These and a hundred other links are stored safely in the cloud to peruse through when I need a hit of inspiration.
Finding An Angle
When it’s time to start working, we can do a couple of quick things so that we’re approaching the task with true excitement, rather than vague foreboding.
Firstly, we can set aside a little time to revisit our inspo-repos and remind ourselves of what we love, what gets our blood pumping, or things we’d like to try.
The next is to simply start banging out ideas. For me, it’s a process of getting a notepad and writing down ideas for the project. At least ten, but as many as possible. In web dev and design, it’s all the things you might expect. Here’s some examples I’ve jotted down:
- Nav toggle animates from SVG text “MENU” to X close button on click
- Older userbase – start with JAWS compatibility
- Riff on government style headers for added authority
- Mini-explosion on submit button
- What if the whole site was a text adventure game?
- Good excuse to test out Genesis Framework
The important thing to note is that it’s as much about you, what you want to test, explore and implement (THIS) as it is the project’s specific needs (THAT). THIS will be an awesome solution for THAT. Fulfilling the brief is a must, but why not do in a way that uses your best ideas and is genuinely enjoyable to you?
I like to think of this process as a pre-workout warm up. You can dive right in without it, but you’re probably going to hurt yourself, and not achieve the results you want.
Inspiration As Motivation
I’ll take a vulnerable moment to say, this feels awful – even dangerous – to admit.
I’m not motivated by money.
That’s a BIG problem for someone running their own business.
I can be enticed, seduced and wooed with money, but when the rubber hits the road, an extra £10k on the table – on its own – wouldn’t make me one iota more interested in a project.
I’ve had to wrestle with this for some time because, without motivation, productivity is impossible. The speed at which my projects get delivered is directly linked to my excitement and interest in the work itself.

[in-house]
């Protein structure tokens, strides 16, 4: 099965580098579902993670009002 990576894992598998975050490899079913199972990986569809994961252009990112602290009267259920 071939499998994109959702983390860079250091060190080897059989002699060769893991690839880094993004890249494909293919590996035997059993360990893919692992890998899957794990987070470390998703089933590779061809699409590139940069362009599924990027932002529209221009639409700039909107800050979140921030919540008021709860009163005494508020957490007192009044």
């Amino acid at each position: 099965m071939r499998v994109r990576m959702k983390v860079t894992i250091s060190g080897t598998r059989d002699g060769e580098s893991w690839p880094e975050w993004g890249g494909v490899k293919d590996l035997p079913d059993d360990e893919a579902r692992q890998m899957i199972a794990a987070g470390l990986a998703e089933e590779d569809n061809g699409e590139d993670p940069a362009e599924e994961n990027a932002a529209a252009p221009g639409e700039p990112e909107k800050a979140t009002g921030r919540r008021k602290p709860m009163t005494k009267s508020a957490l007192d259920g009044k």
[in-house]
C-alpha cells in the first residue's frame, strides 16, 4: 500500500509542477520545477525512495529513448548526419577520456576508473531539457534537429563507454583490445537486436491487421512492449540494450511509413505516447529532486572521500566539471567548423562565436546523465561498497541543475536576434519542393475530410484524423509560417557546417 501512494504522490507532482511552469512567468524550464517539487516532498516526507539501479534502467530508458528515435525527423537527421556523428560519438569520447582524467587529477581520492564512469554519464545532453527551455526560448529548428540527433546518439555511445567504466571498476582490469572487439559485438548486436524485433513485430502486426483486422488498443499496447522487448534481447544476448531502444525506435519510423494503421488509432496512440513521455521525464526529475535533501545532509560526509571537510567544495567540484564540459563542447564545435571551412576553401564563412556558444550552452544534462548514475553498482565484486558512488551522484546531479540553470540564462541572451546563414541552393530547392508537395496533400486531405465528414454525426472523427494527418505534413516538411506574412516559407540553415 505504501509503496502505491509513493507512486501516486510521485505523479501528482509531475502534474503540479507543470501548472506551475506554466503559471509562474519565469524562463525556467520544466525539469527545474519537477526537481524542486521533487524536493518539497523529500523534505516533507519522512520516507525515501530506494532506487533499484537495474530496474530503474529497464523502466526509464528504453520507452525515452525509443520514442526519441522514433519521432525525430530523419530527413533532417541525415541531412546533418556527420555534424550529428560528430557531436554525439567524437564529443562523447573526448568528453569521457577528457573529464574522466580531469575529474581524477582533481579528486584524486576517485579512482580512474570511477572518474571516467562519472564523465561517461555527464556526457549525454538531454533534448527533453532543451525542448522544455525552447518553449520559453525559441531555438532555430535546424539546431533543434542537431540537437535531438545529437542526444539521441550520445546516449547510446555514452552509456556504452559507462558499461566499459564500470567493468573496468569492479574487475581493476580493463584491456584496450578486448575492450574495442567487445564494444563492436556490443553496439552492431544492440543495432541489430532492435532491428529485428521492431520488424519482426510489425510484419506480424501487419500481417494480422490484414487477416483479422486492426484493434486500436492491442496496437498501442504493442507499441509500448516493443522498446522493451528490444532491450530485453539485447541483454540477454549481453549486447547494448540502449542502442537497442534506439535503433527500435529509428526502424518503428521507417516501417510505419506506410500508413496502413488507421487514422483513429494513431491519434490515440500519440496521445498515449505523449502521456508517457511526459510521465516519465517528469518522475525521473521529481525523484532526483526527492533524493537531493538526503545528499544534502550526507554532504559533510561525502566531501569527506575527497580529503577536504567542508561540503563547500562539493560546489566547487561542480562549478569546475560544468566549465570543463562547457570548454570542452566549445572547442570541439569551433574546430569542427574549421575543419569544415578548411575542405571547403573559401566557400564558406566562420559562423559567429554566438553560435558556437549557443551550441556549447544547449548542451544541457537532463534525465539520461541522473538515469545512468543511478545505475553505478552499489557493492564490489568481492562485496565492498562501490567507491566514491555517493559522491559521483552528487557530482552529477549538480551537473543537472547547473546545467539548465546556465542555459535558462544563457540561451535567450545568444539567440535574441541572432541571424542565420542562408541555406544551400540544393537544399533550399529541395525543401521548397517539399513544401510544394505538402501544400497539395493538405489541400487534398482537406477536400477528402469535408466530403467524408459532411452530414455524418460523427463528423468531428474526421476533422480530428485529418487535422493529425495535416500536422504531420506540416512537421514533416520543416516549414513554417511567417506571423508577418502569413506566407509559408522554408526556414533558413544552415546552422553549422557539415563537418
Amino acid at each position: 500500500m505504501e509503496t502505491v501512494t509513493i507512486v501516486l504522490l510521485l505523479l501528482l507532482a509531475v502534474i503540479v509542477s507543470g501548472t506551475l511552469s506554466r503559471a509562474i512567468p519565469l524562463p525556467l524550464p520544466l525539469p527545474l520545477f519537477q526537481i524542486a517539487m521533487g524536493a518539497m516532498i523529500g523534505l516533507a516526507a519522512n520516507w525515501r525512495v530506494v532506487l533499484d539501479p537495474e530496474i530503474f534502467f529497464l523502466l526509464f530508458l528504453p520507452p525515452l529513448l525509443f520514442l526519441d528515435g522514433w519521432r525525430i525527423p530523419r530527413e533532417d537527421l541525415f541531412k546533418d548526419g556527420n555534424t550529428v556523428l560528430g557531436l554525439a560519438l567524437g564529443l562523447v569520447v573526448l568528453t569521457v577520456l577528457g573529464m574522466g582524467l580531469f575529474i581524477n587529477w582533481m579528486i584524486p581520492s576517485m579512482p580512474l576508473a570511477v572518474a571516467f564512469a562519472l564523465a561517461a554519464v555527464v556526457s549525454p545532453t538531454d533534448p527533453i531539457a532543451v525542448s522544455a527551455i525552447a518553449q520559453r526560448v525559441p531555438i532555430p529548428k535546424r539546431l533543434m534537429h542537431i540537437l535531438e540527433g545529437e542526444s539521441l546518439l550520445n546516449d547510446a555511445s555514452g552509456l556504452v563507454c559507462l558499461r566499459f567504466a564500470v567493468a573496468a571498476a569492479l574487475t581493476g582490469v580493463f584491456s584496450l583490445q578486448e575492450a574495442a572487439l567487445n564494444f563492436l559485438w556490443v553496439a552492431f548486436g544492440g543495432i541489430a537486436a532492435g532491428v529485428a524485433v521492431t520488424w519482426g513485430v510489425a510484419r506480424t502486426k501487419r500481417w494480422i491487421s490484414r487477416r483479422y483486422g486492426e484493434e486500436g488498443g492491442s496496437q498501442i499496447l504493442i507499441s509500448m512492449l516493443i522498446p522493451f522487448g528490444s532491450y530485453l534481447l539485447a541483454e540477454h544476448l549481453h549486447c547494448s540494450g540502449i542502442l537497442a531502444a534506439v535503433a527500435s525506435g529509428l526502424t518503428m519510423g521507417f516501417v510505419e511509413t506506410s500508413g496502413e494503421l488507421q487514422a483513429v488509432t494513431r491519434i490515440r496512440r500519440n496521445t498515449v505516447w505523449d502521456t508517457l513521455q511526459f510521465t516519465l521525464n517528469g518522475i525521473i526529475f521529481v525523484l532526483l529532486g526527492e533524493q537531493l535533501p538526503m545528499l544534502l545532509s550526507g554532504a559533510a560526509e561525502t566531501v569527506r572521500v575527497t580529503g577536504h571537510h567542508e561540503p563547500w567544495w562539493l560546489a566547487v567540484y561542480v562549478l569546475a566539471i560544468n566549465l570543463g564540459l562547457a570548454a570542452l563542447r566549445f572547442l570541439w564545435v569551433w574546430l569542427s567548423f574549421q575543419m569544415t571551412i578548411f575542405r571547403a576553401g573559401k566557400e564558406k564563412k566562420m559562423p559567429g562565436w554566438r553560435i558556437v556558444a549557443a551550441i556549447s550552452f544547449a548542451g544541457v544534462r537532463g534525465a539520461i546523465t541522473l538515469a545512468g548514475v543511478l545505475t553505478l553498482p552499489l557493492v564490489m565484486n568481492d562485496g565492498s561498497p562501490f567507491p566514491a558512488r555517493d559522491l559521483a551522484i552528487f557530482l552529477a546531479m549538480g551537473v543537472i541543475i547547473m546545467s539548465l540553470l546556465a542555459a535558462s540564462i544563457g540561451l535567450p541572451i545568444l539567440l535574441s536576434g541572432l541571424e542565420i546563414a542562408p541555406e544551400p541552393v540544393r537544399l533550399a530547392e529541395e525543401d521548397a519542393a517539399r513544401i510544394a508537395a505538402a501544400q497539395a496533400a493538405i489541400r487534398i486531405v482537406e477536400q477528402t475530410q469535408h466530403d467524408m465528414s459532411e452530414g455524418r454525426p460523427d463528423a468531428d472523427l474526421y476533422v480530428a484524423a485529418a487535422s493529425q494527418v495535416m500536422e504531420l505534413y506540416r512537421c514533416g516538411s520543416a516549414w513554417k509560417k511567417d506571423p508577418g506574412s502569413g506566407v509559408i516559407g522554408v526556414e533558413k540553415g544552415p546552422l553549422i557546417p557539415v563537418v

That’s not to say I won’t take projects on that I don’t like the look of, or charge more for them. It means that I simply have to bring self-awareness and understand:
- What are the angles that will MAKE each project exciting to me?
- Where can I find the inspiration for solving the interesting problems?
- Is this an opportunity to try a new approach for the first time?
I mention this because you might be in the same boat. For too long I struggled to push things forward and wondered why I simply couldn’t bring myself to care, even though it meant getting the project paid and off my desk. Finally, I started figuring out what steps I had to take to not just care, but be fully inspired by the opportunities and challenges the work offered. That’s when motivation kicked in.
The Application of Inspiration
Inspiration is pointless if we don’t use it. Choosing to set the time aside to get inspired before getting started takes discipline and habit. Habits work best with triggers.
Here’s a trick, leave a sticky note in the centre of your monitor that says:
“Step One: Get Excited.”
Don’t turn the damn thing on until you’ve spent ten minutes wandering through your inspo-repos on a non-work device, and another ten banging out some ideas for the project you’re about to work on.
You’ll know when it’s time to head to the computer because you’ll have thought of something so interesting and exciting that you simply MUST get to work.